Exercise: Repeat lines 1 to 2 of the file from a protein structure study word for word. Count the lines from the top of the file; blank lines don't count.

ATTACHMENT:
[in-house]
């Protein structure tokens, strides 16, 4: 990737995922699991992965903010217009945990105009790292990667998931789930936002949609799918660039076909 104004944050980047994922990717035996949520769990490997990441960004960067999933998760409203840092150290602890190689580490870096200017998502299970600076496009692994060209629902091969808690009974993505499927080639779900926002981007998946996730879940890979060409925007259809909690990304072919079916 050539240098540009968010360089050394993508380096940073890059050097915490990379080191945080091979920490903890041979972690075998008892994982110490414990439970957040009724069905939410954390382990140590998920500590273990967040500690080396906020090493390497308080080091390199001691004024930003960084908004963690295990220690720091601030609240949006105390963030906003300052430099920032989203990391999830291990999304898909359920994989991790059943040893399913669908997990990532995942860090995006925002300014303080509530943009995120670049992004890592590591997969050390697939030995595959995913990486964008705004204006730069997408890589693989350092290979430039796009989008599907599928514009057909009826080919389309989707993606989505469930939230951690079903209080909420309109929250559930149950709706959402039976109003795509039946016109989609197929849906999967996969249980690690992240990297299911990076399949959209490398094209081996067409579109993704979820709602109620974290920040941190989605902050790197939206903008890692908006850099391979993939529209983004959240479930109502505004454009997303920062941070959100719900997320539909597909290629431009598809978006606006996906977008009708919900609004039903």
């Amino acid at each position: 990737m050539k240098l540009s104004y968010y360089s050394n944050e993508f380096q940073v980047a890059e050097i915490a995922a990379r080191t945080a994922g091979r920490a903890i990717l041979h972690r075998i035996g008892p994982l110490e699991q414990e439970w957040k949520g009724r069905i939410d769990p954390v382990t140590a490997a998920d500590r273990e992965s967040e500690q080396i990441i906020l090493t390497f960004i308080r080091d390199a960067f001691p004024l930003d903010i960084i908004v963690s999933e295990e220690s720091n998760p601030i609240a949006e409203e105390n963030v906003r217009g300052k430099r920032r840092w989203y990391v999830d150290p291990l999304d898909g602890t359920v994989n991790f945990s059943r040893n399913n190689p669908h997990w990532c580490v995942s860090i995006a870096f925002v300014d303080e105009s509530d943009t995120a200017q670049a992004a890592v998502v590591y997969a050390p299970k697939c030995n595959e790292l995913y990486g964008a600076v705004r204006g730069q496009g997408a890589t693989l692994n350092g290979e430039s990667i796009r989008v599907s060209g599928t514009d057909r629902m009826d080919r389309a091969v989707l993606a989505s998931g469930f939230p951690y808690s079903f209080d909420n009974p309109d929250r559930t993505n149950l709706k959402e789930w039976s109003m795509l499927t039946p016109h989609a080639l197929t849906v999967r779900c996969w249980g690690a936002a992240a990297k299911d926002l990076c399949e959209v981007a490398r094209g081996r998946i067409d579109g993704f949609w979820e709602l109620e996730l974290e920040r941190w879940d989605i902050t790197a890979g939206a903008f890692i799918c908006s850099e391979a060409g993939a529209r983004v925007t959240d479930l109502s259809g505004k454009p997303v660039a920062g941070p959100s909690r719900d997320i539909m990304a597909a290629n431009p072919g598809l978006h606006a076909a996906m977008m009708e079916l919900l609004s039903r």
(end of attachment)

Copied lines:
[in-house]
């Protein structure tokens, strides 16, 4: 990737995922699991992965903010217009945990105009790292990667998931789930936002949609799918660039076909 104004944050980047994922990717035996949520769990490997990441960004960067999933998760409203840092150290602890190689580490870096200017998502299970600076496009692994060209629902091969808690009974993505499927080639779900926002981007998946996730879940890979060409925007259809909690990304072919079916 050539240098540009968010360089050394993508380096940073890059050097915490990379080191945080091979920490903890041979972690075998008892994982110490414990439970957040009724069905939410954390382990140590998920500590273990967040500690080396906020090493390497308080080091390199001691004024930003960084908004963690295990220690720091601030609240949006105390963030906003300052430099920032989203990391999830291990999304898909359920994989991790059943040893399913669908997990990532995942860090995006925002300014303080509530943009995120670049992004890592590591997969050390697939030995595959995913990486964008705004204006730069997408890589693989350092290979430039796009989008599907599928514009057909009826080919389309989707993606989505469930939230951690079903209080909420309109929250559930149950709706959402039976109003795509039946016109989609197929849906999967996969249980690690992240990297299911990076399949959209490398094209081996067409579109993704979820709602109620974290920040941190989605902050790197939206903008890692908006850099391979993939529209983004959240479930109502505004454009997303920062941070959100719900997320539909597909290629431009598809978006606006996906977008009708919900609004039903």